How to Be an Adoption Advocate

You don't have to be an adoption professional to be an advocate. Every time you educate or enlighten someone, you are advocating adoption. And the longer you're an adoptive parent, the more you'll want to persuade the world that adoption is a wonderful way to build a family. Here are some ways to be an adoption advocate in your community.

Use positive adoption language — and gently correct those who don't. When a store clerk asks, "Where's his real mom?" respond with, "Do you mean his birth mother?" When your prying neighbor asks, "Why was she given up for adoption?" respond that your child's birth parents made an adoption plan knowing that was the best option for her. You don't have to chastise anyone for their incorrect terminology, but you will notice that others will begin to copy the terms you use.

Make corrections to forms that use inappropriate terms. Adoption agencies often provide sample pleadings that you can adapt and file with the court if necessary. The samples might contain the terms "natural mother and father." You can change all of the terms to read "birth mother and birth father." You can amend medical or school information forms — or any other document crying out for an update — in much the same way.

Be prepared for nosy questions in the grocery aisle. People seem to love asking kids, "Where did you come from?", "Is she your real mother?" and "Why did your real mother give you away?" If you are prepared, you can answer — or refuse to answer — with confidence, showing the questioner and your child that you are proud to be an adoptive parent. Have everyone in the family practice appropriately vague answers. Teach your child that it's okay not to answer intrusive questions. "That's private" is a perfectly acceptable answer.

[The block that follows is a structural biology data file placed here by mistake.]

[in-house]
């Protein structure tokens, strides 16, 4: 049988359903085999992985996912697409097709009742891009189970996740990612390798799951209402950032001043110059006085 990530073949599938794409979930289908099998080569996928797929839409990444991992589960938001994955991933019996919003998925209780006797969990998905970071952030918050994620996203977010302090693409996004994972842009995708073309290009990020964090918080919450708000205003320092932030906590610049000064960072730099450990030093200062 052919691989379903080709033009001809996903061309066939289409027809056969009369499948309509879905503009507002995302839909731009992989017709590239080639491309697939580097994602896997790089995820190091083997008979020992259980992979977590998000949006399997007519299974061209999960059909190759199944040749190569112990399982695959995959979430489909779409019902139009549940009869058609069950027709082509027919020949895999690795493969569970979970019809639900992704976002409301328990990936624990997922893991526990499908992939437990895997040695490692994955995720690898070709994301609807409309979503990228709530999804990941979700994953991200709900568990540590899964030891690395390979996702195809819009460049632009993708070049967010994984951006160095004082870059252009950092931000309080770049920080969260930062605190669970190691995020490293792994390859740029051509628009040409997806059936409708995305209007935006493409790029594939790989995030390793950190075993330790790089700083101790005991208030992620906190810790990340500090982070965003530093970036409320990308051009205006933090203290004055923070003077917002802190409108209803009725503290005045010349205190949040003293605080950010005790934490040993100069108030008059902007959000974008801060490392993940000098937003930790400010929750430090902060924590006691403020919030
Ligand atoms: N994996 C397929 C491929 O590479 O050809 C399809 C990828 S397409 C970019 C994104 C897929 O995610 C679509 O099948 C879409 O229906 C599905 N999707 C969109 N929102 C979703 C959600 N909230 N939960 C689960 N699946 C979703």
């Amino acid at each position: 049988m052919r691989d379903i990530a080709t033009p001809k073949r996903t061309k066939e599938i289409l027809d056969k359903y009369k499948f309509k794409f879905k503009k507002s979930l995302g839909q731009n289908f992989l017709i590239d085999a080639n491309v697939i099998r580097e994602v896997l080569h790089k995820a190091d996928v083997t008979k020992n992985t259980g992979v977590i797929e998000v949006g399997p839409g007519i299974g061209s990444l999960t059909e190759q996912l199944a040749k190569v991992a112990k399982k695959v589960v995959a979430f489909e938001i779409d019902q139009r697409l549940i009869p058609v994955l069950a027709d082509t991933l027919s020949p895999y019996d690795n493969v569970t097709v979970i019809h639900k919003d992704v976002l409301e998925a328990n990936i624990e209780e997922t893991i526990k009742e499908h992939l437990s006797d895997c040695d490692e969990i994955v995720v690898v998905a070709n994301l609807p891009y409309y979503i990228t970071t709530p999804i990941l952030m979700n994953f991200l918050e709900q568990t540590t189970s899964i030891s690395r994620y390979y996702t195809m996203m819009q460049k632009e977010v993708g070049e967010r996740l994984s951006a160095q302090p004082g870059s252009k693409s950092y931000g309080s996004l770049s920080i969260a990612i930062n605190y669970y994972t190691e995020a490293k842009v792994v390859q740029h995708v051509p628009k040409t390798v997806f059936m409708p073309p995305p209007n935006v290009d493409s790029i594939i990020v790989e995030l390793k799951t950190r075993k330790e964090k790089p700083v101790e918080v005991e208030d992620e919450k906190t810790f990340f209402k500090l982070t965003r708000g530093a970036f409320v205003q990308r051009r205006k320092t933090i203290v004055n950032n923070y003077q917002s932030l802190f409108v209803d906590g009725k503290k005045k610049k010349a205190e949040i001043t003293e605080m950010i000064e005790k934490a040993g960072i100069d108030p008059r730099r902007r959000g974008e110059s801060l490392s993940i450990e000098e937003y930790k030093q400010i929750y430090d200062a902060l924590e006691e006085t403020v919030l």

Discuss adoption with your child's teachers. Use your next appointment as an opportunity to educate the teacher about adoption and to ask about potentially sticky assignments. As an adoption advocate, offer to lead a discussion group on adoption issues for all the teachers or to make an adoption presentation to your child's class. Remember to revisit adoption as your child progresses through school. At six, your child might be delighted to have you talk to her class. At 14, she might not want the attention. Keep the lines of communication open.

Educate your community. This can include book clubs, churches, synagogues and other groups. Contact local organizations and businesses about recognizing National Adoption Awareness Month in November, and ask your public library to create a special display of adoption books this month. List an adoption event in your local newspaper, or send in an editorial on an adoption-related issue. Get to know reporters and editors, and offer yourself as an "expert" to be quoted in their stories about adoption. Let your senator or representative know where you stand on adoption-related legislation. Adoptive families are an increasingly organized, vocal and powerful interest group — and politicians are taking notice.

Think of adoption advocacy as a slow, evolving process rather than a list of projects that you should tackle all at once. First-time parents might be so swamped that they can only think about the next feeding and diaper change. Take your time and do only what feels comfortable for you and your family.

 

Katherine Mikkelson is an attorney turned writer in the Chicago area. She is the mother of two boys from Korea.

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